• Accion: Accion is a nonprofit company focused on delivering capital to businesses that may not qualify for other lending options. The company offers small business loans for an array of purposes. It works with businesses of all shapes and sizes.
  • Business Center for New Americans: The Business Center for New Americans, a CDFI based in New York City, offers a range of loan services focused on helping US immigrants and refugees gain self-sufficiency.
  • Union Bank: Union Bank, a part of the Japanese-run MUFG Bank, runs its Diversity Lending Program as a way to aid small business owners in underserved communities with capital.

Read more below to learn why we chose these options.

1. SBA Microloans

SBA Microloans



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The Small Business Association Microloan program is designed for small businesses and startups to obtain small loans of up to $50,000. It’s a great choice for businesses that don’t need much capital and simply want a low-interest loan with reasonable repayment terms. Home-based businesses and self-employed workers may especially benefit from this program.

On average, businesses sign up for loans between $13,000 and $14,000 through the Microloan program. Interest rates for SBA Microloans are generally very competitive; however, the lender sets the exact terms, not the SBA.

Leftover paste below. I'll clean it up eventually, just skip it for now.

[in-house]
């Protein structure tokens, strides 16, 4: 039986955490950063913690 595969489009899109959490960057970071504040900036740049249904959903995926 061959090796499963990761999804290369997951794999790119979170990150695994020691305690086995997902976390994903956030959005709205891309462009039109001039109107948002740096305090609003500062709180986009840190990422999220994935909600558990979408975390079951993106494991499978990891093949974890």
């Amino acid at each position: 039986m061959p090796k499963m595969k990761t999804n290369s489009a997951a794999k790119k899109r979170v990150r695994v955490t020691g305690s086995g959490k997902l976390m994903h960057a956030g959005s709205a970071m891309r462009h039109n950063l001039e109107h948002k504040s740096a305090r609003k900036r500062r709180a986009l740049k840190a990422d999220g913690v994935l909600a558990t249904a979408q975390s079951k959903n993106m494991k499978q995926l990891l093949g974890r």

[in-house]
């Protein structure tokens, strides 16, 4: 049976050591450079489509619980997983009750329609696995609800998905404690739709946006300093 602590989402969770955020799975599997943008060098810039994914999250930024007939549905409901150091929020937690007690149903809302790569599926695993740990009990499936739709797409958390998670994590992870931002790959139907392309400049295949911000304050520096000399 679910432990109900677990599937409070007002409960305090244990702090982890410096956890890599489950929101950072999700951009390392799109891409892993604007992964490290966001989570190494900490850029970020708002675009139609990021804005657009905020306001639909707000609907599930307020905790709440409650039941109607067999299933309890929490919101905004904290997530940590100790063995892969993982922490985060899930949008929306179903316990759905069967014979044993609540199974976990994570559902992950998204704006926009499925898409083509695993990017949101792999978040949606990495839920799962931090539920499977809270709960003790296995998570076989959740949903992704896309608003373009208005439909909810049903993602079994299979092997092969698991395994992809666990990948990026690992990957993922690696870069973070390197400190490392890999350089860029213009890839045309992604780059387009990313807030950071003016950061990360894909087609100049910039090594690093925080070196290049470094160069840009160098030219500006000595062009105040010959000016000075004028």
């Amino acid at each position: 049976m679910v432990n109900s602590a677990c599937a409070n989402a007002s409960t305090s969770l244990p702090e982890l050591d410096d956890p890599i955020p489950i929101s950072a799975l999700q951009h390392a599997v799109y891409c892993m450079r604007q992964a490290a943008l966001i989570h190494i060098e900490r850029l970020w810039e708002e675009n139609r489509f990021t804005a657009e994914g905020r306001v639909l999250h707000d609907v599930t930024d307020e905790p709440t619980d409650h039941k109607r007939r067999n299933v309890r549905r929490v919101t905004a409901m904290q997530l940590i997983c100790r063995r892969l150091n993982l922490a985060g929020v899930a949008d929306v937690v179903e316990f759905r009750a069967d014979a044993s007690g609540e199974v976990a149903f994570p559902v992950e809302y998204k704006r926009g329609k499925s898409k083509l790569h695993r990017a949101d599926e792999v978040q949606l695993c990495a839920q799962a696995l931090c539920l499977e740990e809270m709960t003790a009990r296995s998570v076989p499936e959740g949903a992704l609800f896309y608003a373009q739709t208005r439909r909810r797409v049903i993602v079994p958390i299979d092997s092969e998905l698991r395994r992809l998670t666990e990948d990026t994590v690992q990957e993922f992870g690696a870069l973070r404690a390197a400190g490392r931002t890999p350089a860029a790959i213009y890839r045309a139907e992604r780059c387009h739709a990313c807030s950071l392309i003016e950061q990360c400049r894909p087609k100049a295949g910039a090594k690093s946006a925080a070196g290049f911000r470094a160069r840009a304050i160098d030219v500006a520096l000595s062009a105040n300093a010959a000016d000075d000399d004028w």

While these microloans aren’t explicitly targeted at minorities, they still fit the other half of this article’s headline well: those struggling with credit. Personal credit scores as low as 575 have occasionally been approved (although the SBA generally recommends a score of 640 or higher). Note that the SBA doesn’t set the exact credit requirements; instead, the actual lender sets the borrower qualifications.

If you need larger loan amounts, but still want to go through the SBA, there are several other options (including Community Advantage loans, which target underserved communities, such as minorities). However, the SBA’s other loan programs generally require a stronger credit background.

To learn all the ins and outs of SBA Microloans, check out Merchant Maverick’s deep dive on the topic.

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2. Community Development Financial Institutions (CDFIs)

CDFI



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A CDFI facilitates community growth by financially assisting businesses and consumers in low-income or disadvantaged areas. According to the CDFI Fund, over 400 CDFIs exist and have loaned more than $34 billion to businesses and consumers since 2003.